Tour of Sufferlandria Results

The Tour of Sufferlandria posted the prize winners for 2018.

And there I am. On the winner’s list!

This does not mean that I won the tour only that I won a prize for being part of the tour. My prize is a BMC Team USA long sleeve cycling skin suit similar to the one in the above picture. The kit is made by Assos, a premier manufacturer of cycling clothing based out of Switzerland.

I am still suffering from the tour. It made such an impact on my immune system that I am down for the count with a nasty virus. Day 5 and little relief in sight. I am flying to Las Vegas on Sunday and hoping that I am on the mend by then.

Kitchen Sink

All through the day Sunday I felt the fatigue. Major fatigue.

I really was not looking forward to this particular test of endurance. But there it was: stage 9. Everything and the Kitchen Sink.

I dialed the intensity to 80%. Which turned out to be a wise decision. By the time I got through the second hour, I wasn’t sure that I could ride this stage out to the finish.

And the intervals in the last segment, the toughest part of the Downward Spiral, was simply cruel and unusual punishment.

Every minute seemed like an eternity.

But I wasn’t going to quit. And I did not.

I crossed the victory line. Battered and broken. Which I guess was the point of this tour.

I’ll recover. A few days off the bike now. Basking in the glow that comes from taking on a particularly challenging target and seeing it done.

Butter and Thin Air

And the last two stages of the tour began with Butter + Thin Air. A two-hour effort where I started at 95% and dialed the intensity back to 85%.

I came off the bike uncertain as to how I would finish the final, brutal three-hour stage that followed on the Sunday.

Suffer, suffer, suffer.

The Chores

Another stage completed at 100% intensity.

Definitely felt the cumulative impact of back-to-back high intensity efforts.

I had no choice but to dial the intensity back for the week-end.

Do As You’re Told

Got through Stage 6 at 100%. It was tough but short. I can handle high intensity workouts when they are only 40 minutes or so. It is the long, punishing high intensity efforts that scare me. Like Stage 9. Three hours of suffering.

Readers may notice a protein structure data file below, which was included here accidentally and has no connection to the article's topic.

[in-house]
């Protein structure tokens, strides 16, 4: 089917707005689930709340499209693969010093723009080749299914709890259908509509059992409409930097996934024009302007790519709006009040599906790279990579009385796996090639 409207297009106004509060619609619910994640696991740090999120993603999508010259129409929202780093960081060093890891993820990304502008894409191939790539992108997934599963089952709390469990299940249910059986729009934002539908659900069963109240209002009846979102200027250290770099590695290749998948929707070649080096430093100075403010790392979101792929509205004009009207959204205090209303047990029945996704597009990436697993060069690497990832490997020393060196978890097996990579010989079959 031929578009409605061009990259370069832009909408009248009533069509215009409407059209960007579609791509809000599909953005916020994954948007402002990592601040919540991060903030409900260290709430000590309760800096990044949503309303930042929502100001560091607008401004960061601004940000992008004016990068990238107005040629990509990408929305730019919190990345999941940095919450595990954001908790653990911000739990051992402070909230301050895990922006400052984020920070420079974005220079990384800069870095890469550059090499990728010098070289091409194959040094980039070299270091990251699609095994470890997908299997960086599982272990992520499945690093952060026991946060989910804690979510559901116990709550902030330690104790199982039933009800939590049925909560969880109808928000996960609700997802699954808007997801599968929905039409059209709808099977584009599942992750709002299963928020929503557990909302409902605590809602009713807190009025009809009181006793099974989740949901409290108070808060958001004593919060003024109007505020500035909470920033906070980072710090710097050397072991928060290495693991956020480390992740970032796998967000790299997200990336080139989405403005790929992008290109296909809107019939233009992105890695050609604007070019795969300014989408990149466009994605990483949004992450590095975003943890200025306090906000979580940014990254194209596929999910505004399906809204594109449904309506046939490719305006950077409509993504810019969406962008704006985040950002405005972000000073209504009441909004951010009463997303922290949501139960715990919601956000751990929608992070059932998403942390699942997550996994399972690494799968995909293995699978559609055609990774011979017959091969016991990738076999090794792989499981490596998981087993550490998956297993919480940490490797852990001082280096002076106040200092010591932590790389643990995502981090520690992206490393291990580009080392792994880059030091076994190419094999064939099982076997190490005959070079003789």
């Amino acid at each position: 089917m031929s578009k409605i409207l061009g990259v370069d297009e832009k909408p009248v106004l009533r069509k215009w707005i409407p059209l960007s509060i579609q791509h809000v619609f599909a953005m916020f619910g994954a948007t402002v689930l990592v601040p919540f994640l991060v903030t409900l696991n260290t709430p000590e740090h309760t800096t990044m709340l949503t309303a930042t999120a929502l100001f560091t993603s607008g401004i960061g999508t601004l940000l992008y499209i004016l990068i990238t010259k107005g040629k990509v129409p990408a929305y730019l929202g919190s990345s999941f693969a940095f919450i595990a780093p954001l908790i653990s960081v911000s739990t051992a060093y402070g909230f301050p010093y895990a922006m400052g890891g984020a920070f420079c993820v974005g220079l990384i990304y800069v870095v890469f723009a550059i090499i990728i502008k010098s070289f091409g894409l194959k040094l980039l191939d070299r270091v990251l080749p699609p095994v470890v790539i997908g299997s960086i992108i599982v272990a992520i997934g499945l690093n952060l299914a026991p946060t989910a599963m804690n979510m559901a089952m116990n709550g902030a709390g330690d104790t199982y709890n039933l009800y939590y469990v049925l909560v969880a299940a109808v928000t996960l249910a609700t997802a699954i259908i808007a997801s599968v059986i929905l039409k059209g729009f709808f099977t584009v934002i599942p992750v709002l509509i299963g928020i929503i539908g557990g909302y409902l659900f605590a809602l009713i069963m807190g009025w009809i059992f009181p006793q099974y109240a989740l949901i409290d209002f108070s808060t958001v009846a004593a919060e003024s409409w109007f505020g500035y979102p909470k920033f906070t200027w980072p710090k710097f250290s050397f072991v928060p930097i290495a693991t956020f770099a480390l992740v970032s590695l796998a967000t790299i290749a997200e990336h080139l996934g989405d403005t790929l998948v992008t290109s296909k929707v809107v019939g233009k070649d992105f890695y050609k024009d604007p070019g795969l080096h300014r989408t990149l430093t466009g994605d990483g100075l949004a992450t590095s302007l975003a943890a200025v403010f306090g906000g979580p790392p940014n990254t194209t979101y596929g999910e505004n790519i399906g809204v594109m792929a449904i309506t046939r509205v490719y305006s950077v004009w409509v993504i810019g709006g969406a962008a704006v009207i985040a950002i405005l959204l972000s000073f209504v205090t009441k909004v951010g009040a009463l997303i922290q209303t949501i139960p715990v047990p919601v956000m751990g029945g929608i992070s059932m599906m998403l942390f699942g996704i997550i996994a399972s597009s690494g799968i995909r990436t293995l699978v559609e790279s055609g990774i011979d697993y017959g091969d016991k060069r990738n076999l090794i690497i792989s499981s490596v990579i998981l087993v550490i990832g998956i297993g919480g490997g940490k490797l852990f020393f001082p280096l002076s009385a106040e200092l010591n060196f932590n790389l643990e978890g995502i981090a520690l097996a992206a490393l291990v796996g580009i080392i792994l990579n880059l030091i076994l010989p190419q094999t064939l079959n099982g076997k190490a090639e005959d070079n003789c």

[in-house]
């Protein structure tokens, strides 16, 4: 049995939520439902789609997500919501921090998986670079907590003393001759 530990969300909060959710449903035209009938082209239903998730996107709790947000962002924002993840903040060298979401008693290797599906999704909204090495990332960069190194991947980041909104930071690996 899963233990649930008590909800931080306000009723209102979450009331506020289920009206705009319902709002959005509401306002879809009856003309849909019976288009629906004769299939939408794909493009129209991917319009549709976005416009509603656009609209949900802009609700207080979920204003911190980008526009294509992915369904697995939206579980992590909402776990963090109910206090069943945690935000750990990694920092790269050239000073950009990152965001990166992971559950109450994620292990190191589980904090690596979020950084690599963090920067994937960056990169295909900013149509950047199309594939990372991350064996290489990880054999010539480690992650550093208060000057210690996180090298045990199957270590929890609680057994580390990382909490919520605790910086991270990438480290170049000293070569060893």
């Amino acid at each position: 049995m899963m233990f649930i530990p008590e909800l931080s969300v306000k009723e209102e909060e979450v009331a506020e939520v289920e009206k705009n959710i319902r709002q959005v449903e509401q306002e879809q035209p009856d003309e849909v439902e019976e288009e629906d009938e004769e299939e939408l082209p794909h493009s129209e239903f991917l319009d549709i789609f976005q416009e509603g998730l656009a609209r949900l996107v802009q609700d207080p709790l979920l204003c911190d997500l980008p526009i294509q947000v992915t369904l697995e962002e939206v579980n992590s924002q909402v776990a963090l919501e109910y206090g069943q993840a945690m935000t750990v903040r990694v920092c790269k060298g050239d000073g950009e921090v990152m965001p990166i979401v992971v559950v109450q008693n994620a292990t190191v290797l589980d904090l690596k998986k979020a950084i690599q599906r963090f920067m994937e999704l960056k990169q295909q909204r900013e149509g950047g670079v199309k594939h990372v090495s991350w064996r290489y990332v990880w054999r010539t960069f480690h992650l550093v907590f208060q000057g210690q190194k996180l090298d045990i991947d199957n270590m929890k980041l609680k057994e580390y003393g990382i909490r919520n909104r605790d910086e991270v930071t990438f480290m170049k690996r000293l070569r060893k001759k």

I can hardly wait.

Bereda Training has a great post on how to withstand the misery of the Tour of Sufferlandria. If you haven’t seen the metrics that most cycling enthusiasts use to track their workouts, then it may come as a bit of a shock to see all of the data underneath the misery.

I don’t need all of that data to know that the Tour is miserable. I can feel the misery!

The only way to withstand the misery of the Tour is to finish all of the stages. And I will finish all of the stages.

A vomit bucket might help though for when it gets too miserable.

Stage 7 awaits this evening.

Fight Club


You can see how this nasty workout progresses with five discrete high intensity efforts that run six and a half minutes each. I got through the first one at 100% intensity and I knew that there was no way I could finish the workout at that level. Not with the cumulative impact of the past 4 stages.

I did the second one at 95% intensity. Almost didn’t finish.

Down to 90%. And then 85% for the balance.

Awful. Just awful.

I felt broken coming off the bike. Probably wasn’t help by a stressful day at the office. I came into the workout with a poor attitude. Sufferfest videos are largely a mental game. Physically I can get through them. Mentally, though it can be tougher. Much, much tougher. Must stay in the moment.

This is a powerful video and well worth the 20 minutes if you are into endurance sports although it readily applies to other areas of life. The Ted talk is described this way:

Mind over Matter? Ned Phillips explains the idea of peak performance in what he calls ‘the power of now’. His entire career, he never realized the importance of the mind until he partook in endurance races, in which the realization struck, your mind has to take over, and focus not on the past, not the future, but only the present, and naturally your body will follow.

The Trick

A bit late getting my stages posted to the blog. Stage 4 was held two days ago. I did Stage 5 yesterday and Stage 6 is coming up in a few hours.

Like Stage 3, I was able to tackle Stage 4 at 100% intensity. The recovery times were long enough that I didn’t have that much trouble with the session. Not as easy a spin as Stage 3. Not anywhere near as difficult as the first two stages.

I am definitely feeling the effects of all the spinning on consecutive days. I generally spin 2 or 3 days on and 1 day off. And I always follow plans that are a bit more balanced than the Tour of Sufferlandria (e.g., hard rides followed by recovery rides versus mostly pain and suffering rides).

What will Stage 5 be like?

Never a good idea to think about Sufferfest videos in advance.

Getting Away With It

I hate to say this. Especially about a Sufferfest stage. But this one was, er, rather easy.

No issues going at it with 100% intensity. In a way, it felt more like a recovery ride compared to the pain and suffering from the first two stages.

Not feeling all that great today though. Definitely reacting to the first two stages and I would not describe my anticipation for Stage 4 as being enthusiastic. It will be a harder ride. I am going to try and go at it with 100% intensity.

Almost time to suffer.